My father had the same old country sense of hospitality. He readily and freely invited people for dinner, or, with out-of-town people, to stay with us, and my mother never complained about all the extra mouths to feed on limited funds. The children were expected to help, especially with washing and drying the dishes. How many, many remarkable tales I heard from people from all corners of the world! To this day, any reference to some of these out-of-the-way peoples, such as the magnificent Lors, brings marvelous memories to mind.
  5. Words have always interested me, their use and histories. Take, for example, our English word priest; it is a corruption of presbyter. In Puritan America, churches were seen as God's family on earth: the pastor was called father, and the members brothers and sisters. (If you remember Melville's Moby Dick, the old Puritan preacher is called Father Maple.) With the Roman Catholic migration to the U. S., a change took place. Roman Catholic priests were called Mr. or Don or its equivalent in European languages. Roman Catholics in the U. S. adopted the American usage to call their priests "father," whereupon Protestants dropped the term. Baptists especially continued the usage of "brothers" and "sisters" for members. In the Presbyterian circles, however, the older usage prevails in legal language in that members of a presbytery are "fathers" (pastors) and "brethren" (lay elders).
  6. An important saying of Hillel was this: "Where much law is, there is much living." Without law, it follows, little life is possible.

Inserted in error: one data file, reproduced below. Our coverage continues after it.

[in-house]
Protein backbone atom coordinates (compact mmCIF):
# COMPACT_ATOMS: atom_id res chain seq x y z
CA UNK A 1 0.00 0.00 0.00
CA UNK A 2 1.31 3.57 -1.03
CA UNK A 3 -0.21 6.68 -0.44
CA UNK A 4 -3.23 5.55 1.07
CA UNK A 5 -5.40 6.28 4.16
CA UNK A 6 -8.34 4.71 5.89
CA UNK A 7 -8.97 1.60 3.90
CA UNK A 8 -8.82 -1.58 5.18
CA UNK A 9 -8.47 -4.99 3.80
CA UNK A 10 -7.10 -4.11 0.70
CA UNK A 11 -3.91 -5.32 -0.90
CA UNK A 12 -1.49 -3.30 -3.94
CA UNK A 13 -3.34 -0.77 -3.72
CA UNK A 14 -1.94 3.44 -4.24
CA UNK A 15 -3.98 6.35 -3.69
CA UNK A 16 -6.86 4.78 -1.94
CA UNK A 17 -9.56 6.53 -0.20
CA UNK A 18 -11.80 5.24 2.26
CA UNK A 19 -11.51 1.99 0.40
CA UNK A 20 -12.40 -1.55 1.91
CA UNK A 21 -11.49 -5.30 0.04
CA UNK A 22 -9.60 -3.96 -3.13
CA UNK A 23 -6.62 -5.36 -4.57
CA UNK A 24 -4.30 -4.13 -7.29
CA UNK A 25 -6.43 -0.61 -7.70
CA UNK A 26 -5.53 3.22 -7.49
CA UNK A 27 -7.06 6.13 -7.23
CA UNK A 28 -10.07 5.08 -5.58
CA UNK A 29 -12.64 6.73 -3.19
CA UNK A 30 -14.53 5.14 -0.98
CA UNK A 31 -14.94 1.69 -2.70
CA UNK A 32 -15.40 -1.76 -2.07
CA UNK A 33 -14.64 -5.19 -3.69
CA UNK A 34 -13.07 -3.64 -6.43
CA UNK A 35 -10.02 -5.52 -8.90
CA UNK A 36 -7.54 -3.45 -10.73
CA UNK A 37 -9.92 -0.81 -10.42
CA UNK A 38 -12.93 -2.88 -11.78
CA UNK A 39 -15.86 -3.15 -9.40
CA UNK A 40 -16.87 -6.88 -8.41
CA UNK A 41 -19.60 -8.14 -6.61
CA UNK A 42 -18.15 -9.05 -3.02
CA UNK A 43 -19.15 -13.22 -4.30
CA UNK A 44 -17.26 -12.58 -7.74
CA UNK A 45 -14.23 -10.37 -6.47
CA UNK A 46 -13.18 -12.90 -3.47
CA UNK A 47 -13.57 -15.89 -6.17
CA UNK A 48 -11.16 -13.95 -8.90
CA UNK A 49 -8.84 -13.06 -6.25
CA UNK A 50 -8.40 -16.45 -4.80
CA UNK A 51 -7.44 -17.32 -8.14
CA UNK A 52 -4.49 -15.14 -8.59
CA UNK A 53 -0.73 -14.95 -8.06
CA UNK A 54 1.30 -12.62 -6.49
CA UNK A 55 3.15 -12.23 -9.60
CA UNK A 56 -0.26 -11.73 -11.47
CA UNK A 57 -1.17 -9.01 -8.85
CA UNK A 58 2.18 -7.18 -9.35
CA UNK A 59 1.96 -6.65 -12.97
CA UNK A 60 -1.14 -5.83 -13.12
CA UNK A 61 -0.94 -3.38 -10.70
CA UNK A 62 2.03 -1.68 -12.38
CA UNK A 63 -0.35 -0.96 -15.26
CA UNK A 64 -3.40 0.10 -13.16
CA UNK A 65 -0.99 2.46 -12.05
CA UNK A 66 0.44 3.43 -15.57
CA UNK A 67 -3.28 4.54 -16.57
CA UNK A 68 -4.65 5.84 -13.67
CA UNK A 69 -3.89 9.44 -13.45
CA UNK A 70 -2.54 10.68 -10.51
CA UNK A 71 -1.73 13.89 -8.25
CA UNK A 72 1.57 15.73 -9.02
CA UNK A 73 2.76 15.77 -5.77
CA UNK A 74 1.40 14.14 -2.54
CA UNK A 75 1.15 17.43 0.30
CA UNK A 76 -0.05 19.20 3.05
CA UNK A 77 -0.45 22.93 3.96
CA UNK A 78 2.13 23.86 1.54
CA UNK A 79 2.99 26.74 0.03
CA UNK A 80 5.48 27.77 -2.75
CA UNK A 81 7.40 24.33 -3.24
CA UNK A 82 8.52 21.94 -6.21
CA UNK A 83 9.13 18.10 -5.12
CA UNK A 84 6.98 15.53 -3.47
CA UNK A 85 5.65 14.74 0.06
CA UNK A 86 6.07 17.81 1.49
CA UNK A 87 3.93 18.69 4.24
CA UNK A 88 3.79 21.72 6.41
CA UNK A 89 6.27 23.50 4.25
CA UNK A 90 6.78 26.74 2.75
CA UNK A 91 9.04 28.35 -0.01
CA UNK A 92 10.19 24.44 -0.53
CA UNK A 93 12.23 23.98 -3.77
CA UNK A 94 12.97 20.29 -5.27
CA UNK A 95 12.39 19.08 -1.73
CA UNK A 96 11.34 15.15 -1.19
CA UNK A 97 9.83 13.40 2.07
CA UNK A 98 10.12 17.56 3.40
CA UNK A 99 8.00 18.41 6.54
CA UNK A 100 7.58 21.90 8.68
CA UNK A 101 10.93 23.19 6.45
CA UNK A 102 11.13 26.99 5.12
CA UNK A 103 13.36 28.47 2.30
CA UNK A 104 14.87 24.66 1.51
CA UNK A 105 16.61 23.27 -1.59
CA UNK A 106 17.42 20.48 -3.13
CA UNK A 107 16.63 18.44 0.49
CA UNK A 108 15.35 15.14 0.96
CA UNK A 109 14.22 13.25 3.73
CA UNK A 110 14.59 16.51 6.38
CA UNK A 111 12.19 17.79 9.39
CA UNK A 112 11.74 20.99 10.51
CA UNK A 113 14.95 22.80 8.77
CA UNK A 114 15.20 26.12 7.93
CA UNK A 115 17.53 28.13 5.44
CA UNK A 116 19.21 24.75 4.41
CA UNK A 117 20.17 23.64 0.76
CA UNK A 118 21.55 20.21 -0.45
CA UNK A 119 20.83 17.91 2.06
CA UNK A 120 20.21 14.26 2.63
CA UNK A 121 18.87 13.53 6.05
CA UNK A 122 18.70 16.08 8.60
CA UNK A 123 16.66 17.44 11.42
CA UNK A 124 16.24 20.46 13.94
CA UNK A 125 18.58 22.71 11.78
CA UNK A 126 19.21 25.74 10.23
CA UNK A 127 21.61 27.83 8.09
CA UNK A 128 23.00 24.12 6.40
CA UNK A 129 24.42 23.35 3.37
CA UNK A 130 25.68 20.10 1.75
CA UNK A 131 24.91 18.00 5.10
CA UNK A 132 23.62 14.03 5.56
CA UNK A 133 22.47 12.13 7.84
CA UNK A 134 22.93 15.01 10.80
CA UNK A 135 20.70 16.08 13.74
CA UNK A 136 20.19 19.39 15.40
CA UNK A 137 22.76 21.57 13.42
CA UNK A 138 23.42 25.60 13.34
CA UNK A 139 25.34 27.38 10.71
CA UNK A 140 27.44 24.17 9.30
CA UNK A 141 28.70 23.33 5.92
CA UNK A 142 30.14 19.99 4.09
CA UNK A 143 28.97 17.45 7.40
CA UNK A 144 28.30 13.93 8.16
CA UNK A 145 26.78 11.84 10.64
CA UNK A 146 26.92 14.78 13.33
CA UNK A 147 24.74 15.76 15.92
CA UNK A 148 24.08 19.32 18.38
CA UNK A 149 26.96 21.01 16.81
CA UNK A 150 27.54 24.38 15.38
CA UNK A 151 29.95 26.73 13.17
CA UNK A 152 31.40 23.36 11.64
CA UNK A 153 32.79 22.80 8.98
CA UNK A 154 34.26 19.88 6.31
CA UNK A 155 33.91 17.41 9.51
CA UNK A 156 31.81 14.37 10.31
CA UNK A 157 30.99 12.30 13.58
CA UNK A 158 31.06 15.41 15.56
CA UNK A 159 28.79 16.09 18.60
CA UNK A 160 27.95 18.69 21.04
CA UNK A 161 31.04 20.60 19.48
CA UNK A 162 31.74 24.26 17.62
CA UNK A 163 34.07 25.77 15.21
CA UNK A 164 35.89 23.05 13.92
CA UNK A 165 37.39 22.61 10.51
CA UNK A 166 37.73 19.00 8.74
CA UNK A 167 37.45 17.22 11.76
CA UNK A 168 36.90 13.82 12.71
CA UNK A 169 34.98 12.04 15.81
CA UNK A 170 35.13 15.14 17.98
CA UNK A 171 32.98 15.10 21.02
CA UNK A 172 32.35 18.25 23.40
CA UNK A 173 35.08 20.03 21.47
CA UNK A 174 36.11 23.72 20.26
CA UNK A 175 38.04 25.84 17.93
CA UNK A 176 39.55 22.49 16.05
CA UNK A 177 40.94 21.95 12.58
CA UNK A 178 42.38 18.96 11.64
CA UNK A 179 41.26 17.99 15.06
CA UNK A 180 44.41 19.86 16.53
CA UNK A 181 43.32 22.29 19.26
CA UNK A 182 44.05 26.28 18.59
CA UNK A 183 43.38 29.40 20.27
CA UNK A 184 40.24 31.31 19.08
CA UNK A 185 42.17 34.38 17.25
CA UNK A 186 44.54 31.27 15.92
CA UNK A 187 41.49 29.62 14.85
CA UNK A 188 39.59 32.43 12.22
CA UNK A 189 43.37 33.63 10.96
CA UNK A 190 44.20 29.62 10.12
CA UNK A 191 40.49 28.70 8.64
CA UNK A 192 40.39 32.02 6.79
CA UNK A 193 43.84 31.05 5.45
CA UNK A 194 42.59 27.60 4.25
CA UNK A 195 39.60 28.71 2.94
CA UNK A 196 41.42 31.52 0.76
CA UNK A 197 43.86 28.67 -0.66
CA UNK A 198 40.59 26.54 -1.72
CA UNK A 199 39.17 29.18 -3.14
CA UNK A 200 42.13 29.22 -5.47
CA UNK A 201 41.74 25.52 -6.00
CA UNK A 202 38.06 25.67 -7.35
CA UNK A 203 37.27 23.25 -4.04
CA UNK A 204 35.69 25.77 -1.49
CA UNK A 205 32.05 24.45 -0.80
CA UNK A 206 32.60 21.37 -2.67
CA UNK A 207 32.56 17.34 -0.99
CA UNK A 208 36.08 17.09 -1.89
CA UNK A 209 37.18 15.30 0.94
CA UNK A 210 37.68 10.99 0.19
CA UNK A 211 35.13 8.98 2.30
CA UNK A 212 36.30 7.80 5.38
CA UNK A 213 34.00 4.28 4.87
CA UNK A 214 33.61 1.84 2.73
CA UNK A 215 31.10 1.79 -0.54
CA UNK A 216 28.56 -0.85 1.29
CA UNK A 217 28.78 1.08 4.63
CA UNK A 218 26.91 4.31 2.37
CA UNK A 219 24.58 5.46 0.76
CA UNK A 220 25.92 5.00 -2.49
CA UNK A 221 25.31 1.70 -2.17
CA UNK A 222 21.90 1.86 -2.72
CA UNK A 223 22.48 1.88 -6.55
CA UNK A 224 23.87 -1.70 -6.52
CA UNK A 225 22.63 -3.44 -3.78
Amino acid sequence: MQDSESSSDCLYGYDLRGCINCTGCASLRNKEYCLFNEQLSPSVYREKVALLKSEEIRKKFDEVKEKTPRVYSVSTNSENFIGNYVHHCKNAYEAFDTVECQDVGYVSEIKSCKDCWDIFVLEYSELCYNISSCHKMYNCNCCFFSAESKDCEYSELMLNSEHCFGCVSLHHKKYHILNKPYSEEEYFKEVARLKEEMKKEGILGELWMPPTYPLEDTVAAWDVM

7. A great proposition of the faith as set forth by Wyclife and the Lollards was simply this: "No dominion without grace." Domination and tyranny go hand in hand with sin, but dominion presupposed God's law and grace. The great evil of the modern age is its continuing attempts to gain dominion without grace. The results are uniformly evil.

Topics: Culture , Poetry & Wisdom Literature, Biblical Law

R. J. Rushdoony

Rev. R.J. Rushdoony (1916–2001), was a leading theologian, church/state expert, and author of numerous works on the application of Biblical law to society. He started the Chalcedon Foundation in 1965. His Institutes of Biblical Law (1973) began the contemporary theonomy movement which posits the validity of Biblical law as God’s standard of obedience for all. He therefore saw God’s law as the basis of the modern Christian response to the cultural decline, one he attributed to the church’s false view of God’s law being opposed to His grace. This broad Christian response he described as “Christian Reconstruction.” He is credited with igniting the modern Christian school and homeschooling movements in the mid to late 20th century. He also traveled extensively lecturing and serving as an expert witness in numerous court cases regarding religious liberty. Many ministry and educational efforts that continue today, took their philosophical and Biblical roots from his lectures and books.